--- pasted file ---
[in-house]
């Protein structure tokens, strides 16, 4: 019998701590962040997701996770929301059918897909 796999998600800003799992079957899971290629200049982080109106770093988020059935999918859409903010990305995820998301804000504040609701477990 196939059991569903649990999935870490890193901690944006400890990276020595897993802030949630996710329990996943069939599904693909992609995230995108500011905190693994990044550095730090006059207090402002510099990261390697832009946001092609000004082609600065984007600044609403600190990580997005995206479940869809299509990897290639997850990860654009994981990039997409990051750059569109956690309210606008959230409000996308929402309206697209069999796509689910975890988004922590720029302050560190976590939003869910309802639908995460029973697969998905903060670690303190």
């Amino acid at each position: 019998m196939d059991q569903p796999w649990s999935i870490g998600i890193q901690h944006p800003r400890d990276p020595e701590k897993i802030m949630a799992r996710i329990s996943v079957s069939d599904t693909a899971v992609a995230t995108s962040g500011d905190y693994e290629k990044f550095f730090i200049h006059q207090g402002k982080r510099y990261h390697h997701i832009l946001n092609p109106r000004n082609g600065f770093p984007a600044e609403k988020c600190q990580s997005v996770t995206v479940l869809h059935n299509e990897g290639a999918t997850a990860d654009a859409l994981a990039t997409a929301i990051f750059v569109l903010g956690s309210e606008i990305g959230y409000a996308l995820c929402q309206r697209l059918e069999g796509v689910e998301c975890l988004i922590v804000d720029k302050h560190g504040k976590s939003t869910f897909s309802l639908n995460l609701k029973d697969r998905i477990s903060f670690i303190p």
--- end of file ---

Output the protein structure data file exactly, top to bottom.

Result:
[in-house]
């Protein structure tokens, strides 16, 4: 019998701590962040997701996770929301059918897909 796999998600800003799992079957899971290629200049982080109106770093988020059935999918859409903010990305995820998301804000504040609701477990 196939059991569903649990999935870490890193901690944006400890990276020595897993802030949630996710329990996943069939599904693909992609995230995108500011905190693994990044550095730090006059207090402002510099990261390697832009946001092609000004082609600065984007600044609403600190990580997005995206479940869809299509990897290639997850990860654009994981990039997409990051750059569109956690309210606008959230409000996308929402309206697209069999796509689910975890988004922590720029302050560190976590939003869910309802639908995460029973697969998905903060670690303190």
């Amino acid at each position: 019998m196939d059991q569903p796999w649990s999935i870490g998600i890193q901690h944006p800003r400890d990276p020595e701590k897993i802030m949630a799992r996710i329990s996943v079957s069939d599904t693909a899971v992609a995230t995108s962040g500011d905190y693994e290629k990044f550095f730090i200049h006059q207090g402002k982080r510099y990261h390697h997701i832009l946001n092609p109106r000004n082609g600065f770093p984007a600044e609403k988020c600190q990580s997005v996770t995206v479940l869809h059935n299509e990897g290639a999918t997850a990860d654009a859409l994981a990039t997409a929301i990051f750059v569109l903010g956690s309210e606008i990305g959230y409000a996308l995820c929402q309206r697209l059918e069999g796509v689910e998301c975890l988004i922590v804000d720029k302050h560190g504040k976590s939003t869910f897909s309802l639908n995460l609701k029973d697969r998905i477990s903060f670690i303190p």